JavaScript: The Good Parts

Title: JavaScript: The Good Parts
Author: Douglas Crockford
Year: 2008
For: Intermediate JavaScript programmers or those switching to JavaScript from another language.

Douglas Crockford has been in the computer industry for a good amount of time. He’s an expert in the JavaScript world, popularized JSON, and lead JavaScript development at Yahoo! and Paypal. If you look up pictures of Crockford, he will invariably have that distant face of people who are thinking of things too complex to share with anyone around them.

He is, and has been for some time, an expert in the field of JavaScript and this is both the book’s greatest attribute and greatest fault. The author writes as though he is writing a script, practicing concision with little repetition. So even if this book is often offered to people beginning their trek into the world of JavaScript, I would recommend this book as a second book for those who are new in programming. Crockford covers the basics of the language, but at such a speed that beginners will quickly find themselves lost.

The Content

Though one of the smaller books one could find on the subject, Crockford tries to cover as much as possible of the language, obviously giving preference to the titular “Good Parts” but also giving a cursory glance at the “Awful” and “Bad” parts in their respective appendices. However while this book mentions most of the fundamentals of JavaScripts, this book is more about the style of JavaScript and what makes JavaScript unique compared to other languages. It explains the grammar but while explaining that even if some things are possible with JavaScript, they may not be advisable (not omitting brackets is a soapbox of Crockford’s). It explains objects and functions but often explains them in how they are different from their counterparts in other languages; prototypes, closures, and scope are all given their due time.

What some readers have complained about, I found very helpful. Having no experience with Perl, I found the Regular Expressions chapter very useful and exciting. The author uses flow charts to explain each special character in regular expressions as well as several examples of their use. The chapter includes a handy reference chart that personally I would like to have blown up and hung from my wall. An entire chapter is devoted to built-in methods, listing the methods, giving a brief explanation of each, and providing an example usage. The regex chart and method chapter makes Javascript: The Good Parts a worthy addition to your JavaScript reference books.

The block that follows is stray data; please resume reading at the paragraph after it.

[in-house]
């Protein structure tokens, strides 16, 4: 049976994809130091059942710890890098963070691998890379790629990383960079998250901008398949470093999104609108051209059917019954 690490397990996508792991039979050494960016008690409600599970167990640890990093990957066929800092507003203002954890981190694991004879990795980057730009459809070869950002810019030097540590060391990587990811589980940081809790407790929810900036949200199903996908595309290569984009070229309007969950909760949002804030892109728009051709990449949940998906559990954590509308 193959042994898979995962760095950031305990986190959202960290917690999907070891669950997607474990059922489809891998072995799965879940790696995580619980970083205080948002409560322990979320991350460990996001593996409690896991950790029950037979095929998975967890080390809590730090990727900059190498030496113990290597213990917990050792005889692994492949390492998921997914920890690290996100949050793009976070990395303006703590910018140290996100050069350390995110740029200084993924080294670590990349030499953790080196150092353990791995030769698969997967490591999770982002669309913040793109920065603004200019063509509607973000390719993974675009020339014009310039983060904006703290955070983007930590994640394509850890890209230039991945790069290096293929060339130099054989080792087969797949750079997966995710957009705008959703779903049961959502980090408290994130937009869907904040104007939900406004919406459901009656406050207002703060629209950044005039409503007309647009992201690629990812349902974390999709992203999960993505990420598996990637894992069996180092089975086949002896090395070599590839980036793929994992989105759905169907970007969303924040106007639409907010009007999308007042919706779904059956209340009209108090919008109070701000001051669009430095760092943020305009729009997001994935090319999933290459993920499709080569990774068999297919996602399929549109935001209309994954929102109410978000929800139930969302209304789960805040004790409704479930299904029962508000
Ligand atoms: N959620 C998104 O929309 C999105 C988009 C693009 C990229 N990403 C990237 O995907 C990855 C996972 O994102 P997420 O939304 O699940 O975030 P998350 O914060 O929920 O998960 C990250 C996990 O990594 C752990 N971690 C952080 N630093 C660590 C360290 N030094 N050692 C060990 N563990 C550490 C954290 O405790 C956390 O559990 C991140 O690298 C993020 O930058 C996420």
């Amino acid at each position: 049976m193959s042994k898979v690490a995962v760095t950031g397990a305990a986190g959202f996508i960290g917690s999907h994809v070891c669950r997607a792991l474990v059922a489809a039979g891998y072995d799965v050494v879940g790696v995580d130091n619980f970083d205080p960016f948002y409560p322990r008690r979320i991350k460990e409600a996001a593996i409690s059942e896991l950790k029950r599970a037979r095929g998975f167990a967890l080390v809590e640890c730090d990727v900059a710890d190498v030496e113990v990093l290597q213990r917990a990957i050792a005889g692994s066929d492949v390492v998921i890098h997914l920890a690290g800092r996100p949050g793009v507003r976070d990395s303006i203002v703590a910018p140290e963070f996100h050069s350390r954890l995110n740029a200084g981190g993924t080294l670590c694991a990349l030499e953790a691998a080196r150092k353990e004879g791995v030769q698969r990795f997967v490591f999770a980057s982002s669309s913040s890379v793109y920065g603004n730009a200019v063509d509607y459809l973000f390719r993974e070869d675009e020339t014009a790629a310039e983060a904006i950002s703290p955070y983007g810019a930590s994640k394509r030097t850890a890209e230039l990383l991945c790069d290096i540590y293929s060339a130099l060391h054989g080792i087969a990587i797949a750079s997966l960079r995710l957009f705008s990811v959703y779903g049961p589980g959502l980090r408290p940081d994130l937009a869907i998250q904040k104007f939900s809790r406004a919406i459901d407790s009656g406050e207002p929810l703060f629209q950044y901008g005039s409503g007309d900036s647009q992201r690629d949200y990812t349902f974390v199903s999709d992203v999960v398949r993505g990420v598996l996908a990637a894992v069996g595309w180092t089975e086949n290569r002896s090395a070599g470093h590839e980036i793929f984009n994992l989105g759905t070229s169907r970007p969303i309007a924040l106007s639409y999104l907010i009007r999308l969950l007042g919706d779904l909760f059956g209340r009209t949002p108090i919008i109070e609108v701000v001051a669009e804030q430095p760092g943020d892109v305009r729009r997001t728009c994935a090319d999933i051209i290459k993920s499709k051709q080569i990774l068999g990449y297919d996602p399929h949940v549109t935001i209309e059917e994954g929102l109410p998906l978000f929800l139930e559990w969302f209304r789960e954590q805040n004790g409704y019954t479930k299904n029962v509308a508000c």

Finally a brief chapter specifically on style. A pensive, almost philosophical aside on good style in JavaScript by a master of the language. Whether you agree with his ideology or not, it’s a good read on the love/hate relationship of the language by a man who has devoted his career to it.

The Style

The book is laid out in a mostly linear fashion, starting with syntax, going through objects and then functions, and inexplicably jumping back to arrays before hitting the regular expressions. The book proper ends with the method reference (which might have been better placed as an appendix) and then the thoughts on style. The appendices are a little book on their own covering first the bad parts of JavaScript and then some auxiliary thoughts on JSLint and JSON (both projects of the author).

It’s a short, dense book that might warrant a second read in some future date. As it’s a book meant for more experienced programmers, it doesn’t require any projects for the reader to code themselves and it doesn’t waste paper on making sure you fully understand the concepts.

Summary

JavaScript: The Good Parts is a recognized classic in the JavaScript community and for good reason: it’s a concise and thorough ode to the language that emphasizes good practices and style. I feel that the beginning programmer would get lost if this were their first resource on JavaScript; rather it would be better as a reenforcement on a previous introduction to the language. Old hands in another language such as Java would find the book as an inspiration to continue learning JavaScript and would probably find Crockford’s grumpy slights at JavaScript more relatable.

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